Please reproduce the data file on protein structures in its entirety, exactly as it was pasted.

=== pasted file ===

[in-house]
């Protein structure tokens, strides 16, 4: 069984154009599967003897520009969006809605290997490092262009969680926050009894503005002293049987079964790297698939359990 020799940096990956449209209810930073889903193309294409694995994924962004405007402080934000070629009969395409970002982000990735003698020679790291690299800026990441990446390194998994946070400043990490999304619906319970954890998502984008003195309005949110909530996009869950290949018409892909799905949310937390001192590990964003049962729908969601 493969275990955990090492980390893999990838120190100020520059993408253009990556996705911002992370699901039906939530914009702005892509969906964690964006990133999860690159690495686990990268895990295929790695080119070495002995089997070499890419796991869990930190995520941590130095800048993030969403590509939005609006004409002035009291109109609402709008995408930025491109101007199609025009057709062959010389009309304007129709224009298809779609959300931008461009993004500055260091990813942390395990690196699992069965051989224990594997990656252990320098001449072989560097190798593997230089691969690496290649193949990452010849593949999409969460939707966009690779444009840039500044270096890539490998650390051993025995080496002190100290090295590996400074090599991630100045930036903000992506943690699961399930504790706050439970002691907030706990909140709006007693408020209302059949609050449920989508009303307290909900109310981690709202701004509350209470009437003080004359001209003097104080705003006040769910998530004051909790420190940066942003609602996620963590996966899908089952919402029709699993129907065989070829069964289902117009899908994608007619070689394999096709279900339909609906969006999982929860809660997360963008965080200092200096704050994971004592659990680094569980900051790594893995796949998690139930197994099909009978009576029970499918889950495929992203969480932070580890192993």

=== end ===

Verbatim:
[in-house]
């Protein structure tokens, strides 16, 4: 069984154009599967003897520009969006809605290997490092262009969680926050009894503005002293049987079964790297698939359990 020799940096990956449209209810930073889903193309294409694995994924962004405007402080934000070629009969395409970002982000990735003698020679790291690299800026990441990446390194998994946070400043990490999304619906319970954890998502984008003195309005949110909530996009869950290949018409892909799905949310937390001192590990964003049962729908969601 493969275990955990090492980390893999990838120190100020520059993408253009990556996705911002992370699901039906939530914009702005892509969906964690964006990133999860690159690495686990990268895990295929790695080119070495002995089997070499890419796991869990930190995520941590130095800048993030969403590509939005609006004409002035009291109109609402709008995408930025491109101007199609025009057709062959010389009309304007129709224009298809779609959300931008461009993004500055260091990813942390395990690196699992069965051989224990594997990656252990320098001449072989560097190798593997230089691969690496290649193949990452010849593949999409969460939707966009690779444009840039500044270096890539490998650390051993025995080496002190100290090295590996400074090599991630100045930036903000992506943690699961399930504790706050439970002691907030706990909140709006007693408020209302059949609050449920989508009303307290909900109310981690709202701004509350209470009437003080004359001209003097104080705003006040769910998530004051909790420190940066942003609602996620963590996966899908089952919402029709699993129907065989070829069964289902117009899908994608007619070689394999096709279900339909609906969006999982929860809660997360963008965080200092200096704050994971004592659990680094569980900051790594893995796949998690139930197994099909009978009576029970499918889950495929992203969480932070580890192993």